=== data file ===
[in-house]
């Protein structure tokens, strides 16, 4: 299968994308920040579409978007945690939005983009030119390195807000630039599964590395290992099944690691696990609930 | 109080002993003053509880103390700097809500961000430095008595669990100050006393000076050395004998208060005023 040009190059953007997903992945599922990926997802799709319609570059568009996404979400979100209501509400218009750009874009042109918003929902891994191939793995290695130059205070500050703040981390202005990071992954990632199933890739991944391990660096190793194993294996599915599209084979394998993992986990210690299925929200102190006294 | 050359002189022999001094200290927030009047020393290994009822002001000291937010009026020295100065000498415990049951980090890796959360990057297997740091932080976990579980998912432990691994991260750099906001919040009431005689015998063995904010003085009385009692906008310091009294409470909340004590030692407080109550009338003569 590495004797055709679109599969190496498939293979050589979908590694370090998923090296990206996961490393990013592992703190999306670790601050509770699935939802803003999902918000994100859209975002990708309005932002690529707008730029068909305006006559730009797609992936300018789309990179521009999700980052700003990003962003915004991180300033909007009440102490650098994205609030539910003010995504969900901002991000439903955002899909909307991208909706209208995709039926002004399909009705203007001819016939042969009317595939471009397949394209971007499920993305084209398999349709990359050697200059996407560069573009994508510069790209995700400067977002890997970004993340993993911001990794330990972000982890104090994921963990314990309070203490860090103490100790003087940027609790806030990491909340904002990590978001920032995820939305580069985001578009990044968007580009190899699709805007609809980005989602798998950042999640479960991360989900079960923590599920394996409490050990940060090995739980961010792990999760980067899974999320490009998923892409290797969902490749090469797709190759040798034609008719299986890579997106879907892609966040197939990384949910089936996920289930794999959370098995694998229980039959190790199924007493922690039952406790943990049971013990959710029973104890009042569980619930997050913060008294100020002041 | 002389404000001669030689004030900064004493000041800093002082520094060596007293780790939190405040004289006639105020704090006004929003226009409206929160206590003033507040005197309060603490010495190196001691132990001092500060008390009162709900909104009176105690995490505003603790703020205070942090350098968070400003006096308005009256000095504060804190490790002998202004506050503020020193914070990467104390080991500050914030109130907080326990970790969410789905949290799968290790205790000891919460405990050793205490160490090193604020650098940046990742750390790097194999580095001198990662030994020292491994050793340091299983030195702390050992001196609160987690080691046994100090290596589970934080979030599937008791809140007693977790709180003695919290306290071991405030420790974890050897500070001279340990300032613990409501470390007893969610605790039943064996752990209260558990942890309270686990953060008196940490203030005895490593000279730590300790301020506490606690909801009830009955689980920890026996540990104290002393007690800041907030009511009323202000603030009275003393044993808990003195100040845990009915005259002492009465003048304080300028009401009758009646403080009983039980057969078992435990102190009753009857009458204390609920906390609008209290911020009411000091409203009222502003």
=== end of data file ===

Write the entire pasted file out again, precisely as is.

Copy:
[in-house]
């Protein structure tokens, strides 16, 4: 299968994308920040579409978007945690939005983009030119390195807000630039599964590395290992099944690691696990609930 | 109080002993003053509880103390700097809500961000430095008595669990100050006393000076050395004998208060005023 040009190059953007997903992945599922990926997802799709319609570059568009996404979400979100209501509400218009750009874009042109918003929902891994191939793995290695130059205070500050703040981390202005990071992954990632199933890739991944391990660096190793194993294996599915599209084979394998993992986990210690299925929200102190006294 | 050359002189022999001094200290927030009047020393290994009822002001000291937010009026020295100065000498415990049951980090890796959360990057297997740091932080976990579980998912432990691994991260750099906001919040009431005689015998063995904010003085009385009692906008310091009294409470909340004590030692407080109550009338003569 590495004797055709679109599969190496498939293979050589979908590694370090998923090296990206996961490393990013592992703190999306670790601050509770699935939802803003999902918000994100859209975002990708309005932002690529707008730029068909305006006559730009797609992936300018789309990179521009999700980052700003990003962003915004991180300033909007009440102490650098994205609030539910003010995504969900901002991000439903955002899909909307991208909706209208995709039926002004399909009705203007001819016939042969009317595939471009397949394209971007499920993305084209398999349709990359050697200059996407560069573009994508510069790209995700400067977002890997970004993340993993911001990794330990972000982890104090994921963990314990309070203490860090103490100790003087940027609790806030990491909340904002990590978001920032995820939305580069985001578009990044968007580009190899699709805007609809980005989602798998950042999640479960991360989900079960923590599920394996409490050990940060090995739980961010792990999760980067899974999320490009998923892409290797969902490749090469797709190759040798034609008719299986890579997106879907892609966040197939990384949910089936996920289930794999959370098995694998229980039959190790199924007493922690039952406790943990049971013990959710029973104890009042569980619930997050913060008294100020002041 | 002389404000001669030689004030900064004493000041800093002082520094060596007293780790939190405040004289006639105020704090006004929003226009409206929160206590003033507040005197309060603490010495190196001691132990001092500060008390009162709900909104009176105690995490505003603790703020205070942090350098968070400003006096308005009256000095504060804190490790002998202004506050503020020193914070990467104390080991500050914030109130907080326990970790969410789905949290799968290790205790000891919460405990050793205490160490090193604020650098940046990742750390790097194999580095001198990662030994020292491994050793340091299983030195702390050992001196609160987690080691046994100090290596589970934080979030599937008791809140007693977790709180003695919290306290071991405030420790974890050897500070001279340990300032613990409501470390007893969610605790039943064996752990209260558990942890309270686990953060008196940490203030005895490593000279730590300790301020506490606690909801009830009955689980920890026996540990104290002393007690800041907030009511009323202000603030009275003393044993808990003195100040845990009915005259002492009465003048304080300028009401009758009646403080009983039980057969078992435990102190009753009857009458204390609920906390609008209290911020009411000091409203009222502003």